Roll out the silver metal clay and using the door templates cut around the shape of the two doors.  Don’t forget to add Patrik’s special texture (see the full tutorial).

Dry fully and do a dry test fit.  Adjust and perfect by sanding.

Using a u-gouge Dockyard Carving tool, carve out the gate/door where the eyelets should be placed.

Roll out silver metal clay and cut 4 small rectangles (cover in cling wrap/plastic wrap to keep moist).

Secure the eyelet Embeddables to the gate using slip and the clay to cover the eyelet wires.

Using silver metal clay syringe and the 20g syringe tip, customize the tip to make the diameter larger.  Add branches and vines to the brick using the syringe as embellishment.  Connect and smooth with a damp/wet brush.  Use a needle tool to split the vines to make tendrils.

Next add the branches and vines to the inner section of the doors/gates.  It’s important to make sure everything is well connected and attached to the door frame.

Reinforce the backside of the branches by adding a layer of syringe.  Set aside to fully dry.

Roll out another thin piece of silver metal clay and attach it to the back of the base plate.

Using several tools (tissue blade, Dockyard carver) make the lines of the brick and add texture.

Roll out enough silver metal clay, using a coil roller, into a snake to make a 1.5” long.  (Patrik includes many tips for these steps to ensure success).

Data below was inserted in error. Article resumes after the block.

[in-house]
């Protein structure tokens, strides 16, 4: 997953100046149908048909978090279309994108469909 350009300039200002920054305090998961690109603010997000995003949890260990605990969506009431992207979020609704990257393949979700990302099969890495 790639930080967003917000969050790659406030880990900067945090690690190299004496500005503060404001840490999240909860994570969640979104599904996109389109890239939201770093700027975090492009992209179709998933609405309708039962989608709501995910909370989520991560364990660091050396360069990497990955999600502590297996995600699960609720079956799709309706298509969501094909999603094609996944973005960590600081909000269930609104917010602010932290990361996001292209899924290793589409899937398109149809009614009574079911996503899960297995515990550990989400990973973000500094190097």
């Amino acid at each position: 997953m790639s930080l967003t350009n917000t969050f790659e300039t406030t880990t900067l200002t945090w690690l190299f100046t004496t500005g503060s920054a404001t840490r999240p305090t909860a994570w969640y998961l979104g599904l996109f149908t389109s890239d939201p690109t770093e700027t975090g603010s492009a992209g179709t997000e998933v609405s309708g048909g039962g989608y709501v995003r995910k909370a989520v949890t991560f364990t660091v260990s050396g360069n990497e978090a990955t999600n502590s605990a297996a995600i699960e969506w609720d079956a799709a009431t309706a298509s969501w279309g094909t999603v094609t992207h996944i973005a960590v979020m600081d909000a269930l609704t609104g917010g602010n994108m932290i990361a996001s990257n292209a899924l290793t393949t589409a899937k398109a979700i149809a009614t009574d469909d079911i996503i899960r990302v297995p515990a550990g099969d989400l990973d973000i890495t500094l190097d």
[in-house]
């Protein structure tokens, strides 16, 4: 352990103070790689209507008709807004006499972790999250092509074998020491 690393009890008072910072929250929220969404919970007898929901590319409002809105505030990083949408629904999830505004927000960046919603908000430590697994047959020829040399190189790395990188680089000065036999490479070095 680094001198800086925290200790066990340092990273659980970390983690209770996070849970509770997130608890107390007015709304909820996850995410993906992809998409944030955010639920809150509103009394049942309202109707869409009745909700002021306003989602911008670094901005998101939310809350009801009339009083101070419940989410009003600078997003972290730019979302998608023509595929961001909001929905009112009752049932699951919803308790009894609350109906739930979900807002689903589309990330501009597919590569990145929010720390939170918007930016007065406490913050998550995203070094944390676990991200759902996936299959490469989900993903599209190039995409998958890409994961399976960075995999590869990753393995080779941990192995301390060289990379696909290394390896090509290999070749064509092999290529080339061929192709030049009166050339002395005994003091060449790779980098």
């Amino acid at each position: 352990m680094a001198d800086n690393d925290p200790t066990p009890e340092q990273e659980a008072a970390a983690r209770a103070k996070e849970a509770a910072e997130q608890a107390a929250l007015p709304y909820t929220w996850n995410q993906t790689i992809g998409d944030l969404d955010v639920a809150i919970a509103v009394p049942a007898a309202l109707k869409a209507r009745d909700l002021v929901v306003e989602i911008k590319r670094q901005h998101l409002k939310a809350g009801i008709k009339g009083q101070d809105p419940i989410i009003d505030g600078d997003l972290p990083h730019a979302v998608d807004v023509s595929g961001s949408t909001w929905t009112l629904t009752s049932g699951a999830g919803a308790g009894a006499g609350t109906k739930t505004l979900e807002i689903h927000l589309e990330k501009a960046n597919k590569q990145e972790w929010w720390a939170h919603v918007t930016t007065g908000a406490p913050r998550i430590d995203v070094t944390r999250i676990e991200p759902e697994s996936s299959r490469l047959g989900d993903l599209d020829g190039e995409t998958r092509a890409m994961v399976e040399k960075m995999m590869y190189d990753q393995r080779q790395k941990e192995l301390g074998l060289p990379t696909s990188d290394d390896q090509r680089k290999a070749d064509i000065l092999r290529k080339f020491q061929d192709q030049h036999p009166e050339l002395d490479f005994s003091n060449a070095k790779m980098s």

Insert a piece of wire into the snake and set aside to dry.

Using a craft knife cut the snake into sections for the tubes.  Sand the ends of the tubes to a right angle to the sanding board.

Sand one side of the tube flat.

Make sure the gates and eyelets line up and then attach the tubes for the gate latch with slip/paste.

Fill in any spaces in the branches that need support.  Check all workmanship and correct any flaws.

Fire in a kiln at 1650F for two hours.

Use a brass brush after firing to burnish the pieces.

Using wire and a torch, insert the wires through the hinges and ball up the ends.

Create the gate latch using wire as well.

(step by step in the full tutorial)

Patina using Liver of Sulphur (LOS) and use Pro Polishing Pads to remove the excess patina.

Find a copyright free photo you would like to insert into the piece.

Patrik’s step by step system in the full tutorial shows you how to use MagicGlos and a UV lamp add this glossy coating to the surface to protect the image.

Wonderfully detailed and imaginative, Patrik does it again in with this piece of art jewelry!  He challenges you to use syringe in a way that is both an embellishment and an integral part of the design.  The syringe metal clay allows you to make tiny tendrils and vines, faster and easier than with clay.  Efficient and a good use of type of metal clay!